If we fail to inspire self-belief, we deny children the opportunity to shine
"Attainment", "achievement" and "ambition" are three of Scotland's current educational buzz-words. Steven Quinn, headteacher of Auchenharvie Academy, suggested recently that we hadn't a clue how to develop them.
He started with a wonderful parable. Fleas are powerful. They can jump more than 20 times their own height. Put fleas in a jam-jar and they soon learn to jump higher than the top of the jar and escape. Put a lid on the jam-jar and they learn a different lesson: don't jump so high, it hurts. Even if the lid is subsequently removed, they won't escape because they remember what they learned: jumping too high hurts. That's what we do, he suggested, to countless Scottish kids.
Effective leaders of learning, he suggested, recognise potential and create resources to realise it. They stress belief skills and mental skills. They then find that the ability skills, the how-to-do-it skills, come easily. Start with the ability skills, and the belief skills will never be mastered.
He fears that too many in Scottish schools don't encourage success, because they doubt the ability of their kids to achieve it. In particular, he suggests that's how youngsters in schools in our poorest communities are seen.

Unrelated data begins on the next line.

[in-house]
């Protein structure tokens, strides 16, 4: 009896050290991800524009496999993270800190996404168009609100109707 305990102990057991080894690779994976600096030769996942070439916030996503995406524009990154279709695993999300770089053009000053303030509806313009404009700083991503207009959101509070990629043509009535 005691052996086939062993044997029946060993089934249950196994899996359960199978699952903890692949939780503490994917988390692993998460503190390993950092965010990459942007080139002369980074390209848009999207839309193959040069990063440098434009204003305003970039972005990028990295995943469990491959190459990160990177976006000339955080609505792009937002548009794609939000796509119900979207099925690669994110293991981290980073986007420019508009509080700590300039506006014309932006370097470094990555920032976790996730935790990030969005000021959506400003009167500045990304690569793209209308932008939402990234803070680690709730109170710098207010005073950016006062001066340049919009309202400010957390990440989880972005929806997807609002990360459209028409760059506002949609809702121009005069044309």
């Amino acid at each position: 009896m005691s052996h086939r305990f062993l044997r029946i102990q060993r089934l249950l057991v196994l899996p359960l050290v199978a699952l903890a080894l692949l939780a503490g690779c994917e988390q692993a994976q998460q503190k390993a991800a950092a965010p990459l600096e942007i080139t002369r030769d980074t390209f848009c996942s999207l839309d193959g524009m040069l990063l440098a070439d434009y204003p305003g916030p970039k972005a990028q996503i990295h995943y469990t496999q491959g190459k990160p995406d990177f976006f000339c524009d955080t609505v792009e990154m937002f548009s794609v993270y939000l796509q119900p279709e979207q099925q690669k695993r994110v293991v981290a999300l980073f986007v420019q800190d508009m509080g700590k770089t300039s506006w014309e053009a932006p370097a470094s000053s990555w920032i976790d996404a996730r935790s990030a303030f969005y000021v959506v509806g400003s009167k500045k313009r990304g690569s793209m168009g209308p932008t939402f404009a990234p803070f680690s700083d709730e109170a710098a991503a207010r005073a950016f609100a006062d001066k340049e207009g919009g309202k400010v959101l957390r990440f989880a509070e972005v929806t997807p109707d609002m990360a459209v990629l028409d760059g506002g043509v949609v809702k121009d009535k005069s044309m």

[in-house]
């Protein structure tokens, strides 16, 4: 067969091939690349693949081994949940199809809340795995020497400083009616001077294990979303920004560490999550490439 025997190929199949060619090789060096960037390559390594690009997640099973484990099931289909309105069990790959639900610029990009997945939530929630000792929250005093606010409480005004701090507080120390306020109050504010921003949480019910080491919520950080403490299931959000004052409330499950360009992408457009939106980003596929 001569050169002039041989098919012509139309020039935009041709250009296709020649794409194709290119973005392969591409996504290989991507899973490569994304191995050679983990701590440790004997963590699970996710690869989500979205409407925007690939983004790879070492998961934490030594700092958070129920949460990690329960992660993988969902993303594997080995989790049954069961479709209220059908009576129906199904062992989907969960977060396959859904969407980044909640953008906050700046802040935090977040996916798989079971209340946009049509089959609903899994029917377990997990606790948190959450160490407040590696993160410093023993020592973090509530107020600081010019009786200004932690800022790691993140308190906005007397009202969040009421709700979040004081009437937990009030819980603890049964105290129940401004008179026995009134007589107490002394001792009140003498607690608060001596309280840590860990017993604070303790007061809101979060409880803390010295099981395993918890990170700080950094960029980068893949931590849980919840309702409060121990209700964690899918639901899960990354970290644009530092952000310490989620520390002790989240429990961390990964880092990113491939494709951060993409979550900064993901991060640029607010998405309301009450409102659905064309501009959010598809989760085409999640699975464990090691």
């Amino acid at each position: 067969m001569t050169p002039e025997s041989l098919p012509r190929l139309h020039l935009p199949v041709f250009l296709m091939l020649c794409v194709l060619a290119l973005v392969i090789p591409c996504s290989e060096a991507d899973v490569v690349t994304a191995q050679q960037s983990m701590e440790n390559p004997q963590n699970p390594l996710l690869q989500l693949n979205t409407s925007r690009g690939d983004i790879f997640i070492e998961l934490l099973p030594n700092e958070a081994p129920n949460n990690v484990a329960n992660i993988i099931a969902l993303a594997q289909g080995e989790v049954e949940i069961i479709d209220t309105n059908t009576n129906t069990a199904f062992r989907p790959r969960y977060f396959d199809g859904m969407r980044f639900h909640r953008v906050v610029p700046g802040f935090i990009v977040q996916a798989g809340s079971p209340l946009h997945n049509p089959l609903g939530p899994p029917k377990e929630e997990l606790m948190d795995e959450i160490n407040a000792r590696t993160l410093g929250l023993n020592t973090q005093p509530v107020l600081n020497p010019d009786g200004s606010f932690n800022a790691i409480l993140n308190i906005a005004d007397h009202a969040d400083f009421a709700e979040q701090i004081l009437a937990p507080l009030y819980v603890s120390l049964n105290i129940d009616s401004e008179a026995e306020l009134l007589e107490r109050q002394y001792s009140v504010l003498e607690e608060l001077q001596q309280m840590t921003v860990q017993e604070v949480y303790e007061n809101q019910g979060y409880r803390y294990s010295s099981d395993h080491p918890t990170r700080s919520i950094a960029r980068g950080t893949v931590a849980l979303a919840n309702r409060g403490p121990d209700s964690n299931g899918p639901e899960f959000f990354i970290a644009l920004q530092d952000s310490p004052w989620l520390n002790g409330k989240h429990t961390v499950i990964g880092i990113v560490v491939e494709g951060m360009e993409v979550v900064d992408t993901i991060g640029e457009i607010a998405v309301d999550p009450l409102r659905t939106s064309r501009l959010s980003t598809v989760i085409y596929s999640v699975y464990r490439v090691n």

His answer is to push, challenge and believe in our pupils. They will repay that faith time and again. Above all, give young people real, not fake, opportunities to succeed.
He told a splendid tale. His school was visited by officials to discuss the new school toilets. He met them with a group of student council representatives. He told the officials that he was leaving; the youngsters knew what they wanted. "Listen to them and try to meet their demands."
"You have to stay," replied the flabbergasted officials. "You're responsible. You authorise the costs."
He left anyway. The results were toilets that the pupils felt they owned. Vandalism was almost entirely missing. On the one occasion when it did occur, the culprit was spoken to by his peers long before any teacher reached him.
If you want young people to be honest, be ready to be criticised. A group of his pupils ripped apart his school's personal and social education programme. He checked. Their view was near universal. What they needed were the skills to learn, to improve, to communicate.
The school radically amended its curriculum, building three periods a week of skills for all S1-4 pupils. It is working, but other strategies are being pursued.
For Mr Quinn, Curriculum for Excellence is about developing robust attitudinal skills and it's from these skills that the attainment will flow. The audience that heard him was galvanised. Perhaps he might help Mr Russell cut through the present confusion.
Alex Wood, Former headteacher works at the Scottish Centre for Studies in School Administration.